The paper below is one of two that models what happens when CDC hits bad markets. I guess this one could be likened to launching a lifeboat into a stormy sea. CDC makes headway – but it’s tough. Imagine you’d put to DC in a less robust craft….
The modelling reinforces work produced by Aon illustrated in this chart (thanks to Kevin Wesbroom)
CDC – Early Days
This note considers the early days of a CDC scheme, the first ten years. It commences with just ten active members, but rises to a total membership of 13 by year 10. Contributions of 15% of pensionable salary are paid by each member and the award is 1/60th of final salary from age 65.
In particular we are interested in the effects of poor returns arising in these early years.
The contributions made, and the value of the total members’ equitable interest based on these awards are shown in table 1.
The rate of return on these targeted pensions is 5.57%. This is the objective rate to be achieved or surpassed by the investment portfolio. Next, we choose a set of random returns for the portfolio as we are most interested in the effects of poor returns, we choose the sequence shown below in table 2:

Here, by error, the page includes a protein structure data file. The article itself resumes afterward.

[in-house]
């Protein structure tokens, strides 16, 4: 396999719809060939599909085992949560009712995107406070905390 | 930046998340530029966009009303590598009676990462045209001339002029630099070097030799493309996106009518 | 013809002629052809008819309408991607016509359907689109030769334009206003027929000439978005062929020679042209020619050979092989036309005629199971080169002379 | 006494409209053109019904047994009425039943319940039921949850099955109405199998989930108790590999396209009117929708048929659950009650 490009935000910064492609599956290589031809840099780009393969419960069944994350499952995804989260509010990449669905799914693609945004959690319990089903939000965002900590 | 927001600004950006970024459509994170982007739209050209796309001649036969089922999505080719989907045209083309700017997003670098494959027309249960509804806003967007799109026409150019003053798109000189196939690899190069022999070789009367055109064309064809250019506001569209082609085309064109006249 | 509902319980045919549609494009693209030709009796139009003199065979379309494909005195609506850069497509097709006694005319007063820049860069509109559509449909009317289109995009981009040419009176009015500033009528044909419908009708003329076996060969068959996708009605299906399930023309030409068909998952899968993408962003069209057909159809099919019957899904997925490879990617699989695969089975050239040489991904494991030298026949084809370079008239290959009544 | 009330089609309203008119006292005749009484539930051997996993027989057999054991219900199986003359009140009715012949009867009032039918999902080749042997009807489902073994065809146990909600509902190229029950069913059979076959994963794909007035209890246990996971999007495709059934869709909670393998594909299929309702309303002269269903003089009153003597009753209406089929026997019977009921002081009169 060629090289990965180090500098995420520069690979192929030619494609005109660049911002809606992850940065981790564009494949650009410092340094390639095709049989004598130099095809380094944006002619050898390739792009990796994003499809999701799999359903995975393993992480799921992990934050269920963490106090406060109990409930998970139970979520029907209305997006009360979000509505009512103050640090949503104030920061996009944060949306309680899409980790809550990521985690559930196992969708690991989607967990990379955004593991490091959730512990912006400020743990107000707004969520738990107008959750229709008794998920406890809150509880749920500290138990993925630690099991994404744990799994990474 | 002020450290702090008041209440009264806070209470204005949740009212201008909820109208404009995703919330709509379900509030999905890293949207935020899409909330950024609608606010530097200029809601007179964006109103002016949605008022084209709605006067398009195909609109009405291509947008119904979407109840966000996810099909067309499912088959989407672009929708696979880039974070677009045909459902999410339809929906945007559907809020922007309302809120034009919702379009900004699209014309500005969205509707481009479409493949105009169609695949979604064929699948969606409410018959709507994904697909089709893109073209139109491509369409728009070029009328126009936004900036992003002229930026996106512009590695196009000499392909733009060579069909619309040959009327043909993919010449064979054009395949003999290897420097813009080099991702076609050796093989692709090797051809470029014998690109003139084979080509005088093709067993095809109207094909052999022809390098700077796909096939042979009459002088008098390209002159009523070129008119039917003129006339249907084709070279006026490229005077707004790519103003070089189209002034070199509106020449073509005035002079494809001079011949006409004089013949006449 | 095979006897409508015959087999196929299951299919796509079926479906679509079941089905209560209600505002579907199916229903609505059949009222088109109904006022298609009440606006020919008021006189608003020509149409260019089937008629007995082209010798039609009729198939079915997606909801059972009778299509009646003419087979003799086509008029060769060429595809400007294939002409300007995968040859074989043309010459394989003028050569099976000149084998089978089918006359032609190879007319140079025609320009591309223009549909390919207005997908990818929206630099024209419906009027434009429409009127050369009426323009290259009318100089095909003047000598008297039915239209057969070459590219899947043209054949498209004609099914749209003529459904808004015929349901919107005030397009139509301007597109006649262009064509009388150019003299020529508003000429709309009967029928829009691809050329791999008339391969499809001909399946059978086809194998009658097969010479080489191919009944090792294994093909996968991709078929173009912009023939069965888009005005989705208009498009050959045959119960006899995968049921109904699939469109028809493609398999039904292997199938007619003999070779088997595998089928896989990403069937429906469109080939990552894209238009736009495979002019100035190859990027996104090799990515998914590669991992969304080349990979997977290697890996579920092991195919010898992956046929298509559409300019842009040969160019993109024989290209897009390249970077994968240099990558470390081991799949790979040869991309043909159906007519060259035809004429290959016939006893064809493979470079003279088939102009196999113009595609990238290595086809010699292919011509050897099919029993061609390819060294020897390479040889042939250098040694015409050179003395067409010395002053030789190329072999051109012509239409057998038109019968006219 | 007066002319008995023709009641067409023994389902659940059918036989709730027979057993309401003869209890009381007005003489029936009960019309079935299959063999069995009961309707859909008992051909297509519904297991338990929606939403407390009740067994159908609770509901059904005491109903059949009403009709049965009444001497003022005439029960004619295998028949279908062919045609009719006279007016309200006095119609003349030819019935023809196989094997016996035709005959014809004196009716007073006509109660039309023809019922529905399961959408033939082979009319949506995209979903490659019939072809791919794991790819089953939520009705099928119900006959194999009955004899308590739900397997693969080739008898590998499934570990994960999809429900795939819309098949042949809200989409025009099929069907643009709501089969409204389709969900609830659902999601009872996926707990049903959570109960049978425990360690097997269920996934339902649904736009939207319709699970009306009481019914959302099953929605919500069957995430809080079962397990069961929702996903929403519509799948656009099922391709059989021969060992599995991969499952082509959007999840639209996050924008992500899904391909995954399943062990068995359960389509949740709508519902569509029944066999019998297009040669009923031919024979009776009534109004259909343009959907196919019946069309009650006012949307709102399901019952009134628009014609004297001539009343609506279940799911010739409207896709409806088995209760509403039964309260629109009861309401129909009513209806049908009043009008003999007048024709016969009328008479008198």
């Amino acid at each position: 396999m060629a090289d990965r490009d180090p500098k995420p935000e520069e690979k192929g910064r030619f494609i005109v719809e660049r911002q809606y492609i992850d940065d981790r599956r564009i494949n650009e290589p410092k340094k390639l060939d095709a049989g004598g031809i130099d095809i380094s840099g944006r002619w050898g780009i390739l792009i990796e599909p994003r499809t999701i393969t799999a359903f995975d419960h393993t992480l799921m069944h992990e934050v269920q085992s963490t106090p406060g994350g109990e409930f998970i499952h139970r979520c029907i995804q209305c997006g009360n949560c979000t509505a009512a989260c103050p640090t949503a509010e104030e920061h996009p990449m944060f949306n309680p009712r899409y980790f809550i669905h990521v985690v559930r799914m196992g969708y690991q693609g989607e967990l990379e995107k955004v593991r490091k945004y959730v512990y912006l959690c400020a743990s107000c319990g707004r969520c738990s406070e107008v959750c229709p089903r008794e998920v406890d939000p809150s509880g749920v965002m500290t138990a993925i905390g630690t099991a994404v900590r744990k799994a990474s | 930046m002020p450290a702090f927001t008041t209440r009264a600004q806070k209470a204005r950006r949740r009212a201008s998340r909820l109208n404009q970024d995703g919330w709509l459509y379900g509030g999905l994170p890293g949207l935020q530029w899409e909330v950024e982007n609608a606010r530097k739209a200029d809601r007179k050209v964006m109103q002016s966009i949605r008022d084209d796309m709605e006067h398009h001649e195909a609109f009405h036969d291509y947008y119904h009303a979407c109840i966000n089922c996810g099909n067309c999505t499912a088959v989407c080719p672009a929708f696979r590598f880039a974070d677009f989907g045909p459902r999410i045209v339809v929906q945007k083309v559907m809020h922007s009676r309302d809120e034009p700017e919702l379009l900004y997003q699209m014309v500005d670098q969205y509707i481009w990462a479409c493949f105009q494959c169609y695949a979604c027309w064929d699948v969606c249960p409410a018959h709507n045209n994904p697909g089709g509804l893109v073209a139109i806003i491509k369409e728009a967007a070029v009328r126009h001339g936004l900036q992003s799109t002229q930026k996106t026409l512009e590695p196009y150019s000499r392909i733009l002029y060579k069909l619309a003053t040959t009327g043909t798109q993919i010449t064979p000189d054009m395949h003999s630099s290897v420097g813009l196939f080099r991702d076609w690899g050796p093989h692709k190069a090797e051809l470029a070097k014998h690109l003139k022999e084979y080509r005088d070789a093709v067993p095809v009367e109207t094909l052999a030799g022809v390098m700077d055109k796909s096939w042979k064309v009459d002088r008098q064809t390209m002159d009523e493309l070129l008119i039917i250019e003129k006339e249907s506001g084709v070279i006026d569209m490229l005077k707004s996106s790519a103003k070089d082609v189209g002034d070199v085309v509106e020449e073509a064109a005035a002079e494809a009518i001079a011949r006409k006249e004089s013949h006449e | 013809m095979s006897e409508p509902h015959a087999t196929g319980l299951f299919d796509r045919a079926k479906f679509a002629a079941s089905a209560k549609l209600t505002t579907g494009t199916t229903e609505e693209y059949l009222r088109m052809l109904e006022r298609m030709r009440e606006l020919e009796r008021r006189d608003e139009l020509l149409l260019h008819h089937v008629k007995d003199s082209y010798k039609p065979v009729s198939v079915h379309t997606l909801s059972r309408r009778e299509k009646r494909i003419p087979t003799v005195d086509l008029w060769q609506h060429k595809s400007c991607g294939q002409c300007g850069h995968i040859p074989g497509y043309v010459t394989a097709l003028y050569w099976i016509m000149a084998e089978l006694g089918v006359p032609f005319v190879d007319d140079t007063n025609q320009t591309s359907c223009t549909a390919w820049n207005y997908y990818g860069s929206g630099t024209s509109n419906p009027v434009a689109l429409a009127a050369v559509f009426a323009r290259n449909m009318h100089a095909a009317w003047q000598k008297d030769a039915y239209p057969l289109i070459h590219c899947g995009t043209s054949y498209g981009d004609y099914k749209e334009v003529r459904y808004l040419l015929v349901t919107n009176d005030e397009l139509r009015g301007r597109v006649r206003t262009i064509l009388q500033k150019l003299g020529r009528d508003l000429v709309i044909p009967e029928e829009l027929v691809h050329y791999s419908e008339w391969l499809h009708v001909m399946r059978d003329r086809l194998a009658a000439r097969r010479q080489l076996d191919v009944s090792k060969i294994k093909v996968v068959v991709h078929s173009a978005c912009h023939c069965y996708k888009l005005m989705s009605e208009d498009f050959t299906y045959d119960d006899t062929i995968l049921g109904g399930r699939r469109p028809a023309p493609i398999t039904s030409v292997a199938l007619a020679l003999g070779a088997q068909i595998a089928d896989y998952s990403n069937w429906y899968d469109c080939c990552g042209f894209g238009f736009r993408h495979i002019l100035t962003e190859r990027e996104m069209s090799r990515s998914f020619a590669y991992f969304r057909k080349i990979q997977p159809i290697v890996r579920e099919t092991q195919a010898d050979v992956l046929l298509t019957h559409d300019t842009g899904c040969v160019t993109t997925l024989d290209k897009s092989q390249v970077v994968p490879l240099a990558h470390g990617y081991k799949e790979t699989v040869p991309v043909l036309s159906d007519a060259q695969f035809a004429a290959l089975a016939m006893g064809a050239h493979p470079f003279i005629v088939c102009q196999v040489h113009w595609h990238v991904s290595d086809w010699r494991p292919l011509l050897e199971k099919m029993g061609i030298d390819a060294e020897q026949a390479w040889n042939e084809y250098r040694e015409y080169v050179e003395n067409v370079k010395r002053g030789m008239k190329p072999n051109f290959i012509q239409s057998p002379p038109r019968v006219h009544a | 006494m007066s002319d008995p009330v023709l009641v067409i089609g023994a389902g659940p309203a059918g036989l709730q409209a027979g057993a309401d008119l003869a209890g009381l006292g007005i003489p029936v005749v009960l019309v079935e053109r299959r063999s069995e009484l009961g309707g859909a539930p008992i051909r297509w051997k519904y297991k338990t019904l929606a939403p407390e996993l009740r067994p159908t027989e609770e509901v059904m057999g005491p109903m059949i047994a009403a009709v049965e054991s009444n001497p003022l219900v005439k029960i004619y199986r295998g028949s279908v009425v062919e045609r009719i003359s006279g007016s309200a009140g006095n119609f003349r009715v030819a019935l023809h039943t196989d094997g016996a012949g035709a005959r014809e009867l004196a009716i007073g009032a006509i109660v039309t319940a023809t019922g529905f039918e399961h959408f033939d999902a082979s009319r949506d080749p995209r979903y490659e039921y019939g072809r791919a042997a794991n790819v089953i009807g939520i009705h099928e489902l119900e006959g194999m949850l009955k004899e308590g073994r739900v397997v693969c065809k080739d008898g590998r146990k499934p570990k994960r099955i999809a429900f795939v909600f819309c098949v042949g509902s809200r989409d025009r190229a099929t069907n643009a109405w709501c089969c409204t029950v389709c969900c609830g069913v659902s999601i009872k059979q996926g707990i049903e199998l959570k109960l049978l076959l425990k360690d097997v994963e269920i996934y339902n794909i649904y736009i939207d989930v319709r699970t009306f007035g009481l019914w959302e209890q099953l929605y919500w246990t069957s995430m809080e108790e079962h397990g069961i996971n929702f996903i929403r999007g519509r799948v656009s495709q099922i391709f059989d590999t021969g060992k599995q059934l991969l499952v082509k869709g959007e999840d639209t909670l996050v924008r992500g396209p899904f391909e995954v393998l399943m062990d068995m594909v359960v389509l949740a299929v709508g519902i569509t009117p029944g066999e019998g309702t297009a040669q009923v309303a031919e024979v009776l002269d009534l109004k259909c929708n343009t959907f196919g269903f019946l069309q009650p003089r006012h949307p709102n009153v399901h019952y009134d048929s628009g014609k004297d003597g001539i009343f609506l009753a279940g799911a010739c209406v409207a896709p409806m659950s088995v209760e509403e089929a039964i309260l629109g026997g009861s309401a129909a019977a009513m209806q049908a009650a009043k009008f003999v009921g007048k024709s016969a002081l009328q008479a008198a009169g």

This sequence has an arithmetic average return of 4.58% and volatility of 17.7%. This sequence would not usually be considered adequate to achieve the required 5.57% of the target promises. The unpromising nature of this return sequence may be further illustrated by inspection of the evolution of both the arithmetic and geometric returns over the period – table 3.
Certainly, there are grounds here for considering replacing the fund manager as throughout this period trustees were consistently making new awards at rates of return in excess of 5%.
The extent of this mismatch between award rates and investment returns may be illustrated by comparing cumulative value generated by the rate of growth required (5.57%) with that achieved by the portfolio. Table 4
However, the scheme benefits from pound cost averaging, as contributions are made in each year. Table 5 illustrates these effects. This shows the actual deficits experienced together with the internal rate of return to that point in time. The averaging effect drives the experienced rate of return up to 7.25% in year ten. The table also shows the cure period associated with a deficit value
The simple rule for cutting is that the benefits must be cut if a deficit has not been cured within a period calculated as 1/deficit, expressed in years. In this case the deficit arising in year 3, 30.6% has not been cured after three years have elapsed. This triggers a cut in the interests of all members in year six equal to the deficit at that time (19.8%). This brings the fund and portfolio back into equilibrium. This is shown as table 6.
It is clear that the cut could be fully reinstated after year 10, and still leave the scheme in surplus. However, if this reinstatement is effected, pensioners in payment would have lost out in terms of the pensions they had received during the period when the cut was in effect.
Implementation of risk-sharing is discussed in a separate blog.